Building Relationships & Talking To Journalists: What’s The Big Deal With Communication?

So, earlier today, I saw a tweet that had been doing the rounds on ‘PR twitter’. It was posted by a journalist at the Bureau of Investigative Journalism, and the overarching message was “PRs, don’t do this”.

Now I for one, sometimes get a little sick of the ‘PR bashing’ that goes around on Twitter. There’s a few journalists out there, some repeat offenders, guilty of sharing screenshots of emails, paired with humiliating comments. I remember once seeing a frequent ‘basher’ (now blocked), tweet: “what on earth is a digital PR 🙄” who then went on further to humiliate. The tweet also contained a clip of an email signature, where you could quite clearly work out the company that it belonged to. As far as I’m aware the original email was inoffensive and did nothing wrong, I think sometimes people just like to have a pop on social media at PRs to release the infuriation that some (not all) cause. I don’t condone this, never have done, never will. Everybody makes mistakes and most of the time it’s trivial anyway.

However, a whole can of worms was opened when this tweet surfaced today…

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I’ve completely redacted it, as the tweet has since been taken down, so I wanted to respect privacy…

Plenty of us, understandably, were outraged.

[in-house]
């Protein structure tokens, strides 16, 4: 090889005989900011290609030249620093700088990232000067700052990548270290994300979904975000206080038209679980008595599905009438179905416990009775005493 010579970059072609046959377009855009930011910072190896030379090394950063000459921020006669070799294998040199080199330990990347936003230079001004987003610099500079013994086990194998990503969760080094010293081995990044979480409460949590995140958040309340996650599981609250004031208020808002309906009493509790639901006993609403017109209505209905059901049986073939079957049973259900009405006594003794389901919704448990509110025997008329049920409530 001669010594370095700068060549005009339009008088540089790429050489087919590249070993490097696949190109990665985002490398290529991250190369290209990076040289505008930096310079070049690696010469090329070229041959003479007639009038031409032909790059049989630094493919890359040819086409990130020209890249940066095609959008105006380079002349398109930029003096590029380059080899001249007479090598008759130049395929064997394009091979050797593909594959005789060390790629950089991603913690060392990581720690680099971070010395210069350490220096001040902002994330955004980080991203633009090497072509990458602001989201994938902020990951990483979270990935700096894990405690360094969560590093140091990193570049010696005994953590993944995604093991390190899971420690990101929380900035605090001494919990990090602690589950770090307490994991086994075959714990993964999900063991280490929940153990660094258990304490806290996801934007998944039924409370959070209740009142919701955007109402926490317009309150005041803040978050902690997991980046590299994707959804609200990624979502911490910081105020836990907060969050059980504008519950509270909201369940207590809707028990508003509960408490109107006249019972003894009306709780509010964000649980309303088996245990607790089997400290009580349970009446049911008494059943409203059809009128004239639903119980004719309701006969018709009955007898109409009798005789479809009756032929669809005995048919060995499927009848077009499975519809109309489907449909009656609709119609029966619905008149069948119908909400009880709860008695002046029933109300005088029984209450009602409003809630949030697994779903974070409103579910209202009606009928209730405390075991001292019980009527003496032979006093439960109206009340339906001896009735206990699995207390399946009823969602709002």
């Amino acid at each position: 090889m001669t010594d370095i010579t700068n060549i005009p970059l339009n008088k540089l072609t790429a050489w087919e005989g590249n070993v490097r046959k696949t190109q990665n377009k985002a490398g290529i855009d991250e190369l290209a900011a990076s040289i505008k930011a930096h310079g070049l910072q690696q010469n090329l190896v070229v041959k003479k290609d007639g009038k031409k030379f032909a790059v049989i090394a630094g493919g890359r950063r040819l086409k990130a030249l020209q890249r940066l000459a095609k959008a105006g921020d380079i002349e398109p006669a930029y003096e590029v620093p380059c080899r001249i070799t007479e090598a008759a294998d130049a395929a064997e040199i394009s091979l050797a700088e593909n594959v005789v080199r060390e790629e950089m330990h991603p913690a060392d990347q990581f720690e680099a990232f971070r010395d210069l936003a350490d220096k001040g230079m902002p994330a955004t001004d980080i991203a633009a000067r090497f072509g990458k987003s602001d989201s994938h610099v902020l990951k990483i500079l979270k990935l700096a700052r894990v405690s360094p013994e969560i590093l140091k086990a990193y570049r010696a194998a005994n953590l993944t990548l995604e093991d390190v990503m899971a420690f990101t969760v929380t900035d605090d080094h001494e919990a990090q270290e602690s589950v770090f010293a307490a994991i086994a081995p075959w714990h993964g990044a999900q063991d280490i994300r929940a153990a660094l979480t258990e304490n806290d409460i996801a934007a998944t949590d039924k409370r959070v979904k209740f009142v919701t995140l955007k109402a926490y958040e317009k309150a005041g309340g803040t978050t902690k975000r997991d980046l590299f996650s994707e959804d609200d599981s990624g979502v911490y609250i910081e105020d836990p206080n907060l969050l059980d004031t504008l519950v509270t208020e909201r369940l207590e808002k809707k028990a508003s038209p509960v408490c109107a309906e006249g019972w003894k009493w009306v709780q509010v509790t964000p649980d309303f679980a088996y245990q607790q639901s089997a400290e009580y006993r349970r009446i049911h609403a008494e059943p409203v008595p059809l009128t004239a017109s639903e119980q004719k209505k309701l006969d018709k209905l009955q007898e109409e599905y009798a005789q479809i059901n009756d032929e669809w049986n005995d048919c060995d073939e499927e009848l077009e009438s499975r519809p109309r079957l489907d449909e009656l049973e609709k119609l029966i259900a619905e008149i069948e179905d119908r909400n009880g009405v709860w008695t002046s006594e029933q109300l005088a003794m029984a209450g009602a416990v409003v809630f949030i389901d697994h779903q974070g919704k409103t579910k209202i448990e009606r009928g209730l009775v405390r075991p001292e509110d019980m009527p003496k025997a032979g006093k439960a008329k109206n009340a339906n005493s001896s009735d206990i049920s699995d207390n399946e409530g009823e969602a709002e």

Journalists and PRs alike were replying, quote tweeting and sharing this around from the outset. The words ‘horrific’ and ‘appalling’ have been thrown around, and I think all of us are bewildered in unison.

Once again, the minority has acted irresponsibly, and I always worry this tars all of us in the communications industry with the same brush.

So today this leads me to write about something I’ve been meaning to for a while anyway: the importance of communicating in a proper manner, and in building a strong reputation for yourself as a PR practitioner.

Communicating: Why Is It So Important?

First and foremost, we work in communications, so at the very least anyone in the PR and Marketing industry should know how to communicate with other people. Surely that’s in the job description? Relationships are crucial when working in comms, whether you work in traditional or digital, public sector, in-house or agency… Good working relationships almost always equal success. With so many of us liaising with the media every day, I personally couldn’t imagine how difficult work would be if I didn’t have good relationships with key journalists. Knowing how to communicate and talk to others should not only be your most vital skill as a PR practitioner, but also the first one you learn. It’s not difficult to educate yourselves by observing those around you, and for asking advice. Even if you aren’t a natural-born communicator, you should be able to learn how to engage with people. And well, if you cannot articulate over email when a journalist asks a legitimate question, then you should really consider whether you’re in the right career.

Secondly, from what I’ve seen, the media industry is a close-knit one. Already, the tweet I posted above has over 800 likes, 461 retweets and so, so many replies. If you do something scandalous enough to place yourself at the centre of a ‘viral’ tweet, then it’s likely your name is going to crop up to all of the people you’re going to want to contact in the future. The industry can be unforgiving, and it’s quite likely that other journalists won’t want anything to do with you, if you’ve shown your hand and been offensive towards a fellow writer for no good reason. In just one email, this individual could have compromised the success of not only her entire campaign, but her whole business too. As Bex Henders quite rightly put it to me earlier, “reputation is Queen”.